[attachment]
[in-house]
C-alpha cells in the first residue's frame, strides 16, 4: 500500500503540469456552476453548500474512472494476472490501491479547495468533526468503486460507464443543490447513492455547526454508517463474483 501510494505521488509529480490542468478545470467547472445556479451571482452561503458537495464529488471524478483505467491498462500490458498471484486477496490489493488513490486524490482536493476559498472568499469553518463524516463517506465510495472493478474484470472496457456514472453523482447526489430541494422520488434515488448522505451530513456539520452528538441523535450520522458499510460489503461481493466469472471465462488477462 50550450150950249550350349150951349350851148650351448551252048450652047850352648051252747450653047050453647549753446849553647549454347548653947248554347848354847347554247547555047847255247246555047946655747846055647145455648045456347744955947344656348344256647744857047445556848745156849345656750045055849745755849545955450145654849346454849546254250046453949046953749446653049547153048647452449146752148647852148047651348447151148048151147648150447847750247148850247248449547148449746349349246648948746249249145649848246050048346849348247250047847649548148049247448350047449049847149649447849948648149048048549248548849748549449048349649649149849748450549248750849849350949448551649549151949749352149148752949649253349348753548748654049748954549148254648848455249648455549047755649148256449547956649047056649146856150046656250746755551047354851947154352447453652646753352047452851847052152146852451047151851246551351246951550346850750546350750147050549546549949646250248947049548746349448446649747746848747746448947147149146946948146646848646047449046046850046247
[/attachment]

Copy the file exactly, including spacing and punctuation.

[in-house]
C-alpha cells in the first residue's frame, strides 16, 4: 500500500503540469456552476453548500474512472494476472490501491479547495468533526468503486460507464443543490447513492455547526454508517463474483 501510494505521488509529480490542468478545470467547472445556479451571482452561503458537495464529488471524478483505467491498462500490458498471484486477496490489493488513490486524490482536493476559498472568499469553518463524516463517506465510495472493478474484470472496457456514472453523482447526489430541494422520488434515488448522505451530513456539520452528538441523535450520522458499510460489503461481493466469472471465462488477462 50550450150950249550350349150951349350851148650351448551252048450652047850352648051252747450653047050453647549753446849553647549454347548653947248554347848354847347554247547555047847255247246555047946655747846055647145455648045456347744955947344656348344256647744857047445556848745156849345656750045055849745755849545955450145654849346454849546254250046453949046953749446653049547153048647452449146752148647852148047651348447151148048151147648150447847750247148850247248449547148449746349349246648948746249249145649848246050048346849348247250047847649548148049247448350047449049847149649447849948648149048048549248548849748549449048349649649149849748450549248750849849350949448551649549151949749352149148752949649253349348753548748654049748954549148254648848455249648455549047755649148256449547956649047056649146856150046656250746755551047354851947154352447453652646753352047452851847052152146852451047151851246551351246951550346850750546350750147050549546549949646250248947049548746349448446649747746848747746448947147149146946948146646848646047449046046850046247